Must Read Money Stories for Wednesday, Aug. 31

by August 31, 2016

Ride along

You already use Google to figure out how to get where you’re going, but soon you might be using it to actually get there as well. The tech giant has started its own ride-sharing service that the Wall Street Journal reports adds to an already competitive market. When the service started in May, it was limited to around the company’s headquarters in California. Now it plans to expand the service to users of the navigation app Waze in the San Francisco area. Though the Waze program wants to connect riders for carpooling and not act as an on demand taxi-like service, this will pit Google against the ride-hailing company Uber. The companies are already competing to develop driverless cars and are spending a lot of money on their projects.

Oil in Africa

Uganda is set to receive some large investments from companies in search of oil. Bloomberg reports that the East African nation expects $8 billion in investments from three oil companies before they start producing crude in 2020. The country discovered oil in 2006 and found an estimated 1.7 billion barrels that are recoverable. The Ugandan government expects to receive an average of $1.5 billion a year from oil production once it begins.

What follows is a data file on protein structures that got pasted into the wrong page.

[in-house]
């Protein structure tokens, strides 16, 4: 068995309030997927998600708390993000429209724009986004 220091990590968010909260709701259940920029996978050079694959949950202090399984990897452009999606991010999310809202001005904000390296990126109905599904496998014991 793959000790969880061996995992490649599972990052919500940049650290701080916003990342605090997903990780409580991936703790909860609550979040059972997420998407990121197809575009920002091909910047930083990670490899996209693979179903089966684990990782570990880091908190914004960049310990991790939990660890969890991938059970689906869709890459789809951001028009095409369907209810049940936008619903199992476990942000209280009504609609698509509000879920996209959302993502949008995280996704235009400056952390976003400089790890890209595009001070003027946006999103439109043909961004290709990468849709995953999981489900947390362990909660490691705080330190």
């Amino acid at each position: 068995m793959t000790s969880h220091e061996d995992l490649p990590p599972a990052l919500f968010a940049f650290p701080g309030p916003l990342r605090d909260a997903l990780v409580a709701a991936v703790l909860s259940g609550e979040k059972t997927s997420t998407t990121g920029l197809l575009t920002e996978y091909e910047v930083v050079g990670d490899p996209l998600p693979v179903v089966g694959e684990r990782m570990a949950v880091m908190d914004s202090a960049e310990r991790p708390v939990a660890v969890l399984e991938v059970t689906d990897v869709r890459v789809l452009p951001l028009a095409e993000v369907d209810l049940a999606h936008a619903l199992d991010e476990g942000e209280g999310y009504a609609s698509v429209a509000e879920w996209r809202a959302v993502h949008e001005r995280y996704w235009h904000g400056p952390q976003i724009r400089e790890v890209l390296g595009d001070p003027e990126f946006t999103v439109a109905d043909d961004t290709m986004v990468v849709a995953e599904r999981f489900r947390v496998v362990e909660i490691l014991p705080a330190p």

Go generic

With recent anger still rampant over price increases, Mylan has introduced a generic version of the EpiPen. The company announced that it would be identical to the current EpiPen, but will have a wholesale list price of $300 for a pack of two, the New York Times reports. It hasn’t done much to stop criticisms, however. The Times article states critics have pointed out that the $300 price is still triple the price of the EpiPen in 2007, when Mylan acquired the product.

Apple owes

Apple owes a lot of money in back taxes from its European profits — more than $14.5 billion, according to the Washington Post. An European Commission investigation found that Apple paid 1 percent, or even less, on those profits for more than a decade. The ruling by European authorities could have an affect in U.S. corporate boardrooms as well, as the Post points out, “where aggressive tax strategies have become standard practice.” Tax deals with and McDonald’s in Europe are also under investigation by the European Commission, which has said other probes will follow soon.